Free Range vs. Helicopter Parenting
The biggest debate in the parenting world today
centers around two schools of thought: free range parenting vs. helicopter
parenting. These are more than just dominant parenting trends: they can affect
the social, and even legal standing of your family. What’s this generation’s
fiercest parenting battle actually about? Our latest blog post weighs in on
both parenting techniques.
The Free Range Approach
Free Range parenting is an idea put forth in the
2010 book by Lenore Skenazy, Free-Range
Kids, How to Raise Safe, Self-Reliant Children (Without Going Nuts with Worry),
though the ideas it presents are arguably much older. Free range parenting is
about giving kids room to grow, learn, and make mistakes. Parents who prescribe
to this way of thinking are comfortable letting their kids go to the store or walk
to school without supervision, aren’t quick to butt in if their child has an
issue with a peer or teacher, and give their kids a lot of space.
Free Range Controversy
The idea has faced its share of controversy: an
unlucky few free range parents have faced legal trouble. Moms in Florida,
Colorado, and elsewhere have faced repercussions from child services simply for
letting their kids play in the park while they were at home or work. In all
cases, both parent and child had cellphones to keep in contact. In one
particularly unfortunate incident, a mom spent two years getting her kids (ages
5 – 10) back after leaving them alone at home for about 2 hours. Supporters of
free range parenting are quick to point out that a poor, single mom is perceived
as breaking the law when she lets her kids go free range, while rich parents
haven’t yet faced such scrutiny.
What are the Free Range parents after?
In short they want independent, resilient kids they can trust. They believe the only way a child can develop a unique self is away from the watchful eye of mom and dad.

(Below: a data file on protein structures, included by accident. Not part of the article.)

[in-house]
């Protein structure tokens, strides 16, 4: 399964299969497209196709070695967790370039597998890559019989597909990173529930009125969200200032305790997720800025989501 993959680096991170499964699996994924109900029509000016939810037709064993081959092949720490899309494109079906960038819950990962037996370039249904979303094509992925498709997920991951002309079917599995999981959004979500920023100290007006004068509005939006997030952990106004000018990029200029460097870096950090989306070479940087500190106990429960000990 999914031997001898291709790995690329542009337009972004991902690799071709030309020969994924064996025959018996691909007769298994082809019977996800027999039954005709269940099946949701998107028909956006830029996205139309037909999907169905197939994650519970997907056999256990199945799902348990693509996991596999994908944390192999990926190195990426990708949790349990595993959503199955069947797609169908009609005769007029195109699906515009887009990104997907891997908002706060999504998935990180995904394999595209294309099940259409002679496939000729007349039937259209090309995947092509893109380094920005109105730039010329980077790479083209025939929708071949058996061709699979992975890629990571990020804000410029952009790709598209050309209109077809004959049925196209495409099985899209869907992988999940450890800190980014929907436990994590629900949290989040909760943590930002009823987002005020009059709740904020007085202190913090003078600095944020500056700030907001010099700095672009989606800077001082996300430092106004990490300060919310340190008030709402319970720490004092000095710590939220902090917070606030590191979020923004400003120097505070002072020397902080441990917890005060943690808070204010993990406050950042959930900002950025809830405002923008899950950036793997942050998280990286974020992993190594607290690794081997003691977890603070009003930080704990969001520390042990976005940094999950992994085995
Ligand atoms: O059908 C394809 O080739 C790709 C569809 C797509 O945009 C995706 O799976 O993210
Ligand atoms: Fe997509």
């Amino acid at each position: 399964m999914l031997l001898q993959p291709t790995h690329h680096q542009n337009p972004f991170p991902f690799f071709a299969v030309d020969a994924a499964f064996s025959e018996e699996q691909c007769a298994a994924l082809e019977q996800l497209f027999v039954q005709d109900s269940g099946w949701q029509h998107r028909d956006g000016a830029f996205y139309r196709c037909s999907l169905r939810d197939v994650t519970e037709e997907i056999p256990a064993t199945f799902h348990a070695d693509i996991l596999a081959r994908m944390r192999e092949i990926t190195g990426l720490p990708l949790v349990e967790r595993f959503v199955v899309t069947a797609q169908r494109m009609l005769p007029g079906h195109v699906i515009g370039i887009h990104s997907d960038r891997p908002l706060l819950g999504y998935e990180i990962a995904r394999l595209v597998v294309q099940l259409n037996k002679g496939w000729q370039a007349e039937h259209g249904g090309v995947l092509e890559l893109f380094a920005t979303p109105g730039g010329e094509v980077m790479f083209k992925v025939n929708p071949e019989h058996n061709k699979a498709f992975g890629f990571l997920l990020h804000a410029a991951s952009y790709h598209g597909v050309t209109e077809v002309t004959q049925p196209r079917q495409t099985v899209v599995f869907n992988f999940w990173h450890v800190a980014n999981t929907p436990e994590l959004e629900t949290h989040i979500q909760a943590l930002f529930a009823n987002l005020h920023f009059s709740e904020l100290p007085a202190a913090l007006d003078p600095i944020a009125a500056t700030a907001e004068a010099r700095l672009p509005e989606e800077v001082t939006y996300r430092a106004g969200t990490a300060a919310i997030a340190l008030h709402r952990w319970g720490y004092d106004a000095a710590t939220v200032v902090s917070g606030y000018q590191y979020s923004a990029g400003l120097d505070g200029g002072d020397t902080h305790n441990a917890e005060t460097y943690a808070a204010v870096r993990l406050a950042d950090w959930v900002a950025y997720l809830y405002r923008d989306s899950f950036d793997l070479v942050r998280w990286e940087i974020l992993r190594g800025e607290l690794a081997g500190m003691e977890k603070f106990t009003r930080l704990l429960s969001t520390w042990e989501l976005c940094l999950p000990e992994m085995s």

Fatal accidents and crimes involving kids are the lowest they have been in
decades – proof to free range parents that the world is safe for their kids to
So what do the so-called helicopter parents say
about all this? For one, they prefer the term “involved parents.” They see
looking out for their child’s every need as a natural part of the parental
role. These are parents who are highly involved in scheduling their children’s
daily routines. They avoid any unsupervised time and aren’t afraid to
micromanage the lives of their children.
Both sides bolster their arguments with ‘scientific
data,’ but hard data can be hard to pin down when it comes to parenting styles.
Free rangers say their kids grow up with a more fully formed self, are able to
more easily bounce back from hardships and setbacks, and are less risk averse.
Helicopter kids tend to do better in college, stay closer with their parents as
they age, and lead more responsible lives (or so they say).
The Education Factor
Some blame the competitive nature of education for
the rise of the helicopter parent. With increasing reliance on standardized
tests and pressure to enter a good college starting at grade school, many
parents feel involvement is the only way to ensure success, especially in a
public school system that fails so many children.
Which style should you chose?
How parents choose between the two styles ultimately
rests on personal perceptions and values, but how a parent was brought up often
bears an influence on which parenting style they favor now that they’re in the
parenting role. Many parents say their youth was spent with a level of freedom
that in this age would be considered criminal, and yet today they are
successful, happy, and caring adults. Conversely, many parents say they saw too
many of their peers die early deaths from accidents, drift into drugs and crime
due to lack of parental involvement, or otherwise suffer due to the free range
style of an earlier generation of American parents. Children growing up prior
to the 1980s spent a lot less time with their parents, or any adults, and a lot
more time with just peers. This is another area where social and economic issue
intersect. If you live in an expensive, low-crime area, the idea of your kids
on the streets is much less scary then it is to someone contending with a
Ultimately, both parenting styles have their flaws and require a large margin of judgment from parents; every kid is different, and one-size-fits-all approaches rarely deliver what they promise. Instead of picking sides, find the right level of involvement for your kids. Shy kids may need mom and dad’s help arranging playdates and making friends. Other kids may need some micromanagement to excel in school, but are perfectly happy to be left with hours of free time to make their own fun. The most successful parents, it would seem, know when to helicopter and when to let their kids run free.
No matter what your parenting style, Cookie’s Kids
has you covered on school uniforms, children’s furniture and more!